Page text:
3.  The 'I'm Just Here' type

This was what my wife and I were aiming for.  I love playing with my son but I always let him tell me what to do.  Is there a kid alive who doesn't enjoy bossing adults around?

Also, we're on hand to help him or encourage him.  He has to room to breathe though. 

My favourite form of this something you can do when your kids are older.  They play while you sit yourself down on a conveniently placed bench and read your book with the occasional glance towards the fruit of your loins.  "Watch this dad!" they yell as they swing on the monkey bars.  You look up respond with a paternal smile, a word of encouragement, then back to Jack Reacher.  Classic holiday parenting!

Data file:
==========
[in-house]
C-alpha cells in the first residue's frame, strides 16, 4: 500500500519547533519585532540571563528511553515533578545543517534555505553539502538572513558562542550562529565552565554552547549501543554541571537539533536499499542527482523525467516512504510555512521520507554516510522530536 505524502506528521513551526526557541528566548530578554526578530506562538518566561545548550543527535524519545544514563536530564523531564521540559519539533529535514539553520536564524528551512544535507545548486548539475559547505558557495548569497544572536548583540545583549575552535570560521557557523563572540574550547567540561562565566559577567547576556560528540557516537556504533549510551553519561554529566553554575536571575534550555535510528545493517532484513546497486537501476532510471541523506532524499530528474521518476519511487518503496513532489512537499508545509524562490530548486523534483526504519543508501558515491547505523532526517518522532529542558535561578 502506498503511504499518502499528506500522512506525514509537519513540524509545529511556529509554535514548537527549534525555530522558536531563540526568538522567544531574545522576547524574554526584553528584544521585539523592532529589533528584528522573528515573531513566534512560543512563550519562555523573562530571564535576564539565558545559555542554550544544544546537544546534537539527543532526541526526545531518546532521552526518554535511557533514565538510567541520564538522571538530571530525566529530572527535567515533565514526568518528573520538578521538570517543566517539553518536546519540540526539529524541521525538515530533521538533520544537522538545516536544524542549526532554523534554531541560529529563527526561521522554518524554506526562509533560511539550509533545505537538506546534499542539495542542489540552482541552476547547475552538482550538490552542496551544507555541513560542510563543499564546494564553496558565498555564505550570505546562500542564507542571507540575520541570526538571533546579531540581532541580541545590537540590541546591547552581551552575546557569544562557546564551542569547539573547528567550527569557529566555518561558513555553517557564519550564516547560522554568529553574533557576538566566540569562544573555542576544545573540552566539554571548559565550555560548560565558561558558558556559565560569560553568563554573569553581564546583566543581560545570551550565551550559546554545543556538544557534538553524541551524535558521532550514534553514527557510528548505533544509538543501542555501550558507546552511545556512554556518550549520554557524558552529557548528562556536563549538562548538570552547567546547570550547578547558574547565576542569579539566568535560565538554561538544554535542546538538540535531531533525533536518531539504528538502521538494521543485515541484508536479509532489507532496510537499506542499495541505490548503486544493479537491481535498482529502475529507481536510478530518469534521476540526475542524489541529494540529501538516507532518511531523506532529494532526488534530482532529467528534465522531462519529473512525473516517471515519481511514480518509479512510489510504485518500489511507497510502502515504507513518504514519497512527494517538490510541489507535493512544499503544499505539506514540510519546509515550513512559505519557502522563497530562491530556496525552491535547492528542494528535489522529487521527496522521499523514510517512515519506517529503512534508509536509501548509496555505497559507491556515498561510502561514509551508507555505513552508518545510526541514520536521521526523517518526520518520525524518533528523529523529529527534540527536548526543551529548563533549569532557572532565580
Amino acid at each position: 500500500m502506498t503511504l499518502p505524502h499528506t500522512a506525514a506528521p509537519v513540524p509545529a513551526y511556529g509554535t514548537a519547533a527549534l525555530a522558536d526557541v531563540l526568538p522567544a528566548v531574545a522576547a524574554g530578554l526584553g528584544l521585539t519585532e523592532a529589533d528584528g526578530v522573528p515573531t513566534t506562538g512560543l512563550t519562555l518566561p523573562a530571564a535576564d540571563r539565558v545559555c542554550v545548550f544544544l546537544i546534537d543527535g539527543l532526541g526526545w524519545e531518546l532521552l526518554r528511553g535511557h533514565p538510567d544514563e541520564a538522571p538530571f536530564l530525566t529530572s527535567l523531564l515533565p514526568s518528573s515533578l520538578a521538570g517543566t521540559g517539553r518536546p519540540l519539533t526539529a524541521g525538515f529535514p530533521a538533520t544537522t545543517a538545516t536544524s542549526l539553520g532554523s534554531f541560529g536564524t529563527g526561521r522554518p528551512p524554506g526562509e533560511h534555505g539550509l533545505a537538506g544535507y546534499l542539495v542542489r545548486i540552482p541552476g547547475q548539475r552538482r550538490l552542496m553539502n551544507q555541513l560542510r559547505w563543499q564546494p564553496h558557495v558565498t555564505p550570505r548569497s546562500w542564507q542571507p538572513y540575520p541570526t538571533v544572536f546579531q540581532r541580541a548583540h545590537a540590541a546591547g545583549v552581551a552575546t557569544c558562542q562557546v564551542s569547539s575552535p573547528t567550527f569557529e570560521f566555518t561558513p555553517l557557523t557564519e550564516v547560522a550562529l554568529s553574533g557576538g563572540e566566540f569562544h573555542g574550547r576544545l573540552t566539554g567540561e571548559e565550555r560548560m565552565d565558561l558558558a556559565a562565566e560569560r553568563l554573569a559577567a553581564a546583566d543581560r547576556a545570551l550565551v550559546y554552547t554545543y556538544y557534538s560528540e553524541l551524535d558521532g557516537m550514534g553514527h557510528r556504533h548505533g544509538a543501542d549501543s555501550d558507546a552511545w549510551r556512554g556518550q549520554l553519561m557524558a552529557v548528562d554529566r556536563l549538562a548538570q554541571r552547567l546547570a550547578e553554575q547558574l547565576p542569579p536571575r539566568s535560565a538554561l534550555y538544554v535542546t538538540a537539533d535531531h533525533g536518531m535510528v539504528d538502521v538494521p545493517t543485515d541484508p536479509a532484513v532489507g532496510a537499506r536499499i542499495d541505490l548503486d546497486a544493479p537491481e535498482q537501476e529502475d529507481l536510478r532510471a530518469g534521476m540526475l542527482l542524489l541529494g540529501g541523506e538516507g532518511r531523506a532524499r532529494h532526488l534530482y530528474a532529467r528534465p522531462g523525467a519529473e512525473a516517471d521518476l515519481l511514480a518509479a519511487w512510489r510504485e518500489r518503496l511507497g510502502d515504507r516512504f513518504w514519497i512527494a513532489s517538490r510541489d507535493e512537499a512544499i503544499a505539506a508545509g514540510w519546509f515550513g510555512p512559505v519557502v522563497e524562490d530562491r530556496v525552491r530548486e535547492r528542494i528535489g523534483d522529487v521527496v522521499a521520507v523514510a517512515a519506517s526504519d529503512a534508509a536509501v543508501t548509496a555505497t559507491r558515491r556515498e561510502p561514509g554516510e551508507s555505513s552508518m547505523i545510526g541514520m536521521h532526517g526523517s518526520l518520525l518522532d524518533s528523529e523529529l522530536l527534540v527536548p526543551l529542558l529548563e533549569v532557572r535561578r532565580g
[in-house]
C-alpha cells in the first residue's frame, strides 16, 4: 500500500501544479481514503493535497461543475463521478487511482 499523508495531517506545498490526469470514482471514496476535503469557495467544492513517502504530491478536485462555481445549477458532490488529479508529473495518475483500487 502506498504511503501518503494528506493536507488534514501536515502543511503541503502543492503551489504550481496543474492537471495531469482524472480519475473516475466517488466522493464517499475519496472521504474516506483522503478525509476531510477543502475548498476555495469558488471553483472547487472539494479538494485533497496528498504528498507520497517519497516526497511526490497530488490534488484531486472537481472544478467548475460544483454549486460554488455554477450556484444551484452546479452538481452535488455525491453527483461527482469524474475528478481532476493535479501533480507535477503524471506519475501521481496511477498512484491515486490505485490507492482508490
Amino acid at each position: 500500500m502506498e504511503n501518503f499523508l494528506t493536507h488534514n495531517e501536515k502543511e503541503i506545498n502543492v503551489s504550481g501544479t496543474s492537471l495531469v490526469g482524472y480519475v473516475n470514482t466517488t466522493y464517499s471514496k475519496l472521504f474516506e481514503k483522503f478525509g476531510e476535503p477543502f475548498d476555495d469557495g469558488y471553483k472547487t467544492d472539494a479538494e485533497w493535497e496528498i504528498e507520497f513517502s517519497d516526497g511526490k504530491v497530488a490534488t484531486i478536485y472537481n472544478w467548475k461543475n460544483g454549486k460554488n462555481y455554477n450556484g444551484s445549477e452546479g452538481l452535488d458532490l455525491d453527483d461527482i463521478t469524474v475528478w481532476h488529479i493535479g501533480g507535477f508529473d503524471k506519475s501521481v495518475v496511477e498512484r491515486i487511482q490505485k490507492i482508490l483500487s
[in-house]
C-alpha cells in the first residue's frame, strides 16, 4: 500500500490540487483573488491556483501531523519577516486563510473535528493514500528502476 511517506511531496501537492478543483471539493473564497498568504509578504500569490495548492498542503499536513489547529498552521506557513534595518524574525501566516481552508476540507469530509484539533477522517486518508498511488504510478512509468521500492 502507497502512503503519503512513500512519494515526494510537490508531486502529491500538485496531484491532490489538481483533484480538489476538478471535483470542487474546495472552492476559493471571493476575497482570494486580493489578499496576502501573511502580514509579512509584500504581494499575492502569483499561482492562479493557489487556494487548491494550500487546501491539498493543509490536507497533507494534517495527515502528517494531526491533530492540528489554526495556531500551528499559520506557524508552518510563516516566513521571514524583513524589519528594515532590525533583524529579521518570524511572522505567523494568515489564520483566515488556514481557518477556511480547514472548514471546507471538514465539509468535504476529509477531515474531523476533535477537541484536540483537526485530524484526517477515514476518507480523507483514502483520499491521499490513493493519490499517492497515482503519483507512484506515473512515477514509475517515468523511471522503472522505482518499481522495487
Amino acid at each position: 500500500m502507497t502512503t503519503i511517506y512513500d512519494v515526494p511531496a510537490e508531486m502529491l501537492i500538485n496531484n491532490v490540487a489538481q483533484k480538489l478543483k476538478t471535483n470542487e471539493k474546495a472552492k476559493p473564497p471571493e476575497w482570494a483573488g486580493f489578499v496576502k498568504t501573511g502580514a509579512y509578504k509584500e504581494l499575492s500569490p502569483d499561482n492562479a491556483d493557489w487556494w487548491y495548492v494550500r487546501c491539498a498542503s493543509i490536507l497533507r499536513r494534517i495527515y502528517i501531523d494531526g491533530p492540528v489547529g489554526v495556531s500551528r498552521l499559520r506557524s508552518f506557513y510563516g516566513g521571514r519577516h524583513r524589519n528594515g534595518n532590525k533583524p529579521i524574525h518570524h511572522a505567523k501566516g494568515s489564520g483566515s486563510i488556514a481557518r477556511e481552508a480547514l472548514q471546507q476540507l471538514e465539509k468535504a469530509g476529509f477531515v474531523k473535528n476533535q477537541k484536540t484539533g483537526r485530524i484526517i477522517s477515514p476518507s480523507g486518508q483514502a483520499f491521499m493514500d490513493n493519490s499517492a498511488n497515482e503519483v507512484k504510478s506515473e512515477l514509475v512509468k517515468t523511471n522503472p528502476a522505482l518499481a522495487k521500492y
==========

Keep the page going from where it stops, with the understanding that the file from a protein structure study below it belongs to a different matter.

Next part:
So, three general types that I witnessed.  I'm not claiming to be perfect.  I'm no expert and I make mistakes as a parent.  To me though, the approaches I've been critical of were clear-cut.  Which category do you fall into?  Disagree with anything?  Please contribute by commenting below. 

Thursday, 21 August 2014

How To Cope With Being The Least Favourite Parent

My son is definitely a 'Mummy's Boy'.  He's fine with me when my wife is not around.  He'll play with me and he'll respond to me.  He seems happy that I am his dad.  We get along great.  When his mum is around as well, however, it's a different story.

"Where's Mummy?"

When he asks for something, he kicks off if I go and get it.  The face crumples.  "I want MUMMY to get it!" he screams.  Of course, we don't accept the screaming and remind him that he has to ask nicely etc, but the preference is clear.